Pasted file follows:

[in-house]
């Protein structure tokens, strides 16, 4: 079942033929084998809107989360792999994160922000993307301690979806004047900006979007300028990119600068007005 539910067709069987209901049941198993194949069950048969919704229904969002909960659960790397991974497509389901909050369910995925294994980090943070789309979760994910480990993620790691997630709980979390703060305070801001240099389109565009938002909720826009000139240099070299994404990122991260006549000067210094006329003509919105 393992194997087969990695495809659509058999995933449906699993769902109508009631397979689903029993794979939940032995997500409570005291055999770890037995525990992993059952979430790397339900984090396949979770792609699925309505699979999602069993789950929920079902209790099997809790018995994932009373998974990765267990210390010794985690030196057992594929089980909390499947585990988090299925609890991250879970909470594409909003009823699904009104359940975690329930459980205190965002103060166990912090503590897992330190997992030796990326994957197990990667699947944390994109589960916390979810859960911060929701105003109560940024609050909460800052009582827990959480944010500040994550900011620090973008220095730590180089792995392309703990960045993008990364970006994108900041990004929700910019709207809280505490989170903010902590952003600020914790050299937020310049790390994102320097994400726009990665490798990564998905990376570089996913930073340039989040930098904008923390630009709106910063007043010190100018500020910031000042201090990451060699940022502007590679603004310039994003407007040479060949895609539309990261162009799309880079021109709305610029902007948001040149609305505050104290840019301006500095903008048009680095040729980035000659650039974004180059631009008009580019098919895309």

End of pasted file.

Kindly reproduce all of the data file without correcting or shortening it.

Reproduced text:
[in-house]
């Protein structure tokens, strides 16, 4: 079942033929084998809107989360792999994160922000993307301690979806004047900006979007300028990119600068007005 539910067709069987209901049941198993194949069950048969919704229904969002909960659960790397991974497509389901909050369910995925294994980090943070789309979760994910480990993620790691997630709980979390703060305070801001240099389109565009938002909720826009000139240099070299994404990122991260006549000067210094006329003509919105 393992194997087969990695495809659509058999995933449906699993769902109508009631397979689903029993794979939940032995997500409570005291055999770890037995525990992993059952979430790397339900984090396949979770792609699925309505699979999602069993789950929920079902209790099997809790018995994932009373998974990765267990210390010794985690030196057992594929089980909390499947585990988090299925609890991250879970909470594409909003009823699904009104359940975690329930459980205190965002103060166990912090503590897992330190997992030796990326994957197990990667699947944390994109589960916390979810859960911060929701105003109560940024609050909460800052009582827990959480944010500040994550900011620090973008220095730590180089792995392309703990960045993008990364970006994108900041990004929700910019709207809280505490989170903010902590952003600020914790050299937020310049790390994102320097994400726009990665490798990564998905990376570089996913930073340039989040930098904008923390630009709106910063007043010190100018500020910031000042201090990451060699940022502007590679603004310039994003407007040479060949895609539309990261162009799309880079021109709305610029902007948001040149609305505050104290840019301006500095903008048009680095040729980035000659650039974004180059631009008009580019098919895309």